I love this three-color crochet edging – I think some people refer to it as the Rope Stitch Edging but as you know if you crochet, there aren’t many standards for naming things these days 🙂
This is a dense, reversible edging, and once you get the hang of it in this tutorial, you can make all sorts of adjustments to colors and color placements to get the look you want. Perfect for edging blankets!
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This edging can be worked straight or in the round, but I wanted to do a piece in the round to address working around corners, so I grabbed a granny square I had made earlier.
You can also use more than three colors if you like, or make it single color by using three or more balls of yarn, but I am going to focus on the three color variation shown in my photos.
This post is part of the Crochet Borders and Edges Blog Hop – click on the image below to get more information!
First thing is your base row or round. I used single crochet but any height stitch will do depending on your project! You want your base row or round to have a multiple of the amount of colors you are using. I am using three colors, so I made sure my base round total stitch count was a multiple of three.
To begin, I need to attach all three colors of yarn I wish to use. It doesn’t really matter where you start, but along a straight side (not the corner) is easiest.
Join the first yarn with a slip stitch in any empty base stitch. There is a lot of chaining going on in this edging – along the straight edges you want your chain count to be the number of colors you are using plus one. So in my case, I am using three colors so I joined my first yarn then chained four. Now extend your working loop and remove the hook.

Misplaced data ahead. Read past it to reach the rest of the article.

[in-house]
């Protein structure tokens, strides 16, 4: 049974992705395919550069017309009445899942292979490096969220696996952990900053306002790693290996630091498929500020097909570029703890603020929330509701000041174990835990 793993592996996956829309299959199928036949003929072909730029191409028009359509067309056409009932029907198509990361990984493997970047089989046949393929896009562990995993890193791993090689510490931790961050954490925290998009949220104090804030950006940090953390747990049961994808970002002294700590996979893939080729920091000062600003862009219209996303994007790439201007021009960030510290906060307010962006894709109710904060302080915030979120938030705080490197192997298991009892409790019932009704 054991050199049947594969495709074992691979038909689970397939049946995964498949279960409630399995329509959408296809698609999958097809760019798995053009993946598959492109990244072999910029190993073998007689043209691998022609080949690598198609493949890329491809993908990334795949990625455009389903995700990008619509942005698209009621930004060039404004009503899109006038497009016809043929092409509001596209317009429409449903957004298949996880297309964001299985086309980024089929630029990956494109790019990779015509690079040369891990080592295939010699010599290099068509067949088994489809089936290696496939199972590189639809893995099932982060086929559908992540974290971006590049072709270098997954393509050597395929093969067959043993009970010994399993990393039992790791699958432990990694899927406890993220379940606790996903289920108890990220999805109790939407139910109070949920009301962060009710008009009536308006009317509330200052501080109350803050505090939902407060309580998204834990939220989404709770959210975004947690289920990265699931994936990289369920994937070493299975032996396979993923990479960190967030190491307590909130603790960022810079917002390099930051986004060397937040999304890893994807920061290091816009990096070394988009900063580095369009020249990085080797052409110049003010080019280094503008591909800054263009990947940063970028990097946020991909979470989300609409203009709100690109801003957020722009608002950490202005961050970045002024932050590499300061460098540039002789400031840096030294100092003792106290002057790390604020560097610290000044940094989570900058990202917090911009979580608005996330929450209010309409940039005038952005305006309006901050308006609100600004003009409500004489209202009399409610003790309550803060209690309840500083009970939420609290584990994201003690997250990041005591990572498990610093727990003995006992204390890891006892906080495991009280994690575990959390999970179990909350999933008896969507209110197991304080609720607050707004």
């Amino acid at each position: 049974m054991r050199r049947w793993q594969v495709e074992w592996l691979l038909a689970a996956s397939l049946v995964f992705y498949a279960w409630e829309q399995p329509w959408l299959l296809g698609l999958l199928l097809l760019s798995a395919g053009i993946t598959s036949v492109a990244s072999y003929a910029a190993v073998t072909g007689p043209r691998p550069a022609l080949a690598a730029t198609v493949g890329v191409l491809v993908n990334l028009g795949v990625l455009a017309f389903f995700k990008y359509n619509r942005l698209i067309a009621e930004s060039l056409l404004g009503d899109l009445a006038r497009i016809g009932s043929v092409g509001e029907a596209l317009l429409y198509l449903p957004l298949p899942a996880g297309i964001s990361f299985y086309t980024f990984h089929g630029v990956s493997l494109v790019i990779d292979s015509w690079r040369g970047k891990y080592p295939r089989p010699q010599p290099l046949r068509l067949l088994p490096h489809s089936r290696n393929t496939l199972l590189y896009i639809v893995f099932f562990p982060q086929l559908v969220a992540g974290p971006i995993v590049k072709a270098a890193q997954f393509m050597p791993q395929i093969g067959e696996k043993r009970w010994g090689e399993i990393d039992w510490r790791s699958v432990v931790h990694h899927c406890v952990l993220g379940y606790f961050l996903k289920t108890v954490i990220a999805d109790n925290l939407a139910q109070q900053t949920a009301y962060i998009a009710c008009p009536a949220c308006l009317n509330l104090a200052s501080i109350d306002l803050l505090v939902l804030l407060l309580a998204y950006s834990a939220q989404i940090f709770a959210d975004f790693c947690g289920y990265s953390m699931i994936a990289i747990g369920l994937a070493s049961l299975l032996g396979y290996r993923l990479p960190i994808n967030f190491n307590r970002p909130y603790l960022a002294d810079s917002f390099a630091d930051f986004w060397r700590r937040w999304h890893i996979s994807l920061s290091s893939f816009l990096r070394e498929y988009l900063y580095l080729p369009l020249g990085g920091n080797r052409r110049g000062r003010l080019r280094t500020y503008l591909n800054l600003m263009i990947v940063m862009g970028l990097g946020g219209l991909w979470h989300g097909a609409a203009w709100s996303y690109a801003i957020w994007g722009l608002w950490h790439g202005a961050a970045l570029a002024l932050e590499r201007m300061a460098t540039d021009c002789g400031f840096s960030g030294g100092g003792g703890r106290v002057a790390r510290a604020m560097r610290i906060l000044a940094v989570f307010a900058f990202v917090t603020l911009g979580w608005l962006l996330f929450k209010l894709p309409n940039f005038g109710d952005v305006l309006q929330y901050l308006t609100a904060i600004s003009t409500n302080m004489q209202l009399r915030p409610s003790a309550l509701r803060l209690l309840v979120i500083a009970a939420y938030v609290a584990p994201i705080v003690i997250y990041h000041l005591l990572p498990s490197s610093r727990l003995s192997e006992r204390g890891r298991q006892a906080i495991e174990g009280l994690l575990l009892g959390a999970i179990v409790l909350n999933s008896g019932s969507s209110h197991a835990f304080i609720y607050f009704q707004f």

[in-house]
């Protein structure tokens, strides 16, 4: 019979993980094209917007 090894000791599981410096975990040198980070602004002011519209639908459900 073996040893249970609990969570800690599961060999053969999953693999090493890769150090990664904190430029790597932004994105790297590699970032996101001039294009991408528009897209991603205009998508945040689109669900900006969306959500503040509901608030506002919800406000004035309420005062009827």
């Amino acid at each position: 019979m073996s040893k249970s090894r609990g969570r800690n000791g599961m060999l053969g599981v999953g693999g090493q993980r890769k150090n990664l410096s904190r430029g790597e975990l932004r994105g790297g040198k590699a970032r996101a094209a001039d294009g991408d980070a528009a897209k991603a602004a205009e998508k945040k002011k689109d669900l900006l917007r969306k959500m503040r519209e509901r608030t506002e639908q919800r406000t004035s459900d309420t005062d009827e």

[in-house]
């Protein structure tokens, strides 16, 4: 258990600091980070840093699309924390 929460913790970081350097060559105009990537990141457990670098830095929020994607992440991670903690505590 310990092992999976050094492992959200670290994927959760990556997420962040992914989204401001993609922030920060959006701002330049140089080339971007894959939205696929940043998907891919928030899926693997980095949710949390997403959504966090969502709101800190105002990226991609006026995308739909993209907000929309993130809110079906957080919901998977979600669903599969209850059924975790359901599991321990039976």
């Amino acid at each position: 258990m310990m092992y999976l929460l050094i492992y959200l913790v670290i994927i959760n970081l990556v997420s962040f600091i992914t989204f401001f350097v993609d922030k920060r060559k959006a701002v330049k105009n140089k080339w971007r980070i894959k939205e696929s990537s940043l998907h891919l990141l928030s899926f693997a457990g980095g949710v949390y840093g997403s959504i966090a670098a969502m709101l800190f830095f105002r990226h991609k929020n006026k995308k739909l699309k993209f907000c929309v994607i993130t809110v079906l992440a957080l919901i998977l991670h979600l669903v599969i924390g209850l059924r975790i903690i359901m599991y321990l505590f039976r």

Join your second color and chain four in the base stitch next to the one you placed your first color into, extend your working loop and remove the hook, and your third color in the next stitch in the same manner.
In each case, I extended the working loop just a little bit so it did not come unraveled. You can put locking stitch markers in each loop if you wish and are worried, but I found it slowed down my stitching too much to keep fussing with stitch markers. Because I was working in wool for the sample and wool is “sticky” I didn’t extend my loop much because I was not worried it would pull out easily. If you are working with a slicker yarn you may need to extend the loop more.
Now to get started, insert your hook back in your first color and tighten up the loop, slip stitch in the next open base stitch, chain four, extend your working loop and remove your hook.
That is the whole process! Grab the next color in your rotation, put the hook back in and tighten the loop, slip stitch in the next open base stitch, chain four, extend your working loop and remove your hook.
The only trick/tip to remember is to make sure as you move along that you are bringing both your chain and its working yarn IN FRONT of the other stitches. Don’t let that working loop get caught in the back! See the video below if you need clarification.
Working Around Corners:
On a lot of different edgings and borders, you have to add stitches at the corner to make sure the work lays flat because the edging has to travel a little farther. But I did not want to add stitches and interrupt the smooth flow of the colors, so at each corner, in each color, I chained five instead of four to give myself a little more real estate! Go back to chain fours as soon as the corner is turned.
If you are working in a straight row, when you run out of base stitches you have come to the end of your edging, which is simple enough! End each color with a slip stitch in the base stitch.
In the round however, you will want to keep going a little bit even after your base stitches are all full! For each color, when you have slip stitched in the last available base stitch and chained four, bring your work to the front as if you were going to keep going, slip stitch in the same base stitch where you first joined your yarn of the same color, and end off. This will leave you with an unbroken line of color and no one will be able to see the beginning or end.
That’s all there is to it! You can experiment with different amounts of colors, and color placement, for endless variations on this interesting border!
Or if you prefer the very short version!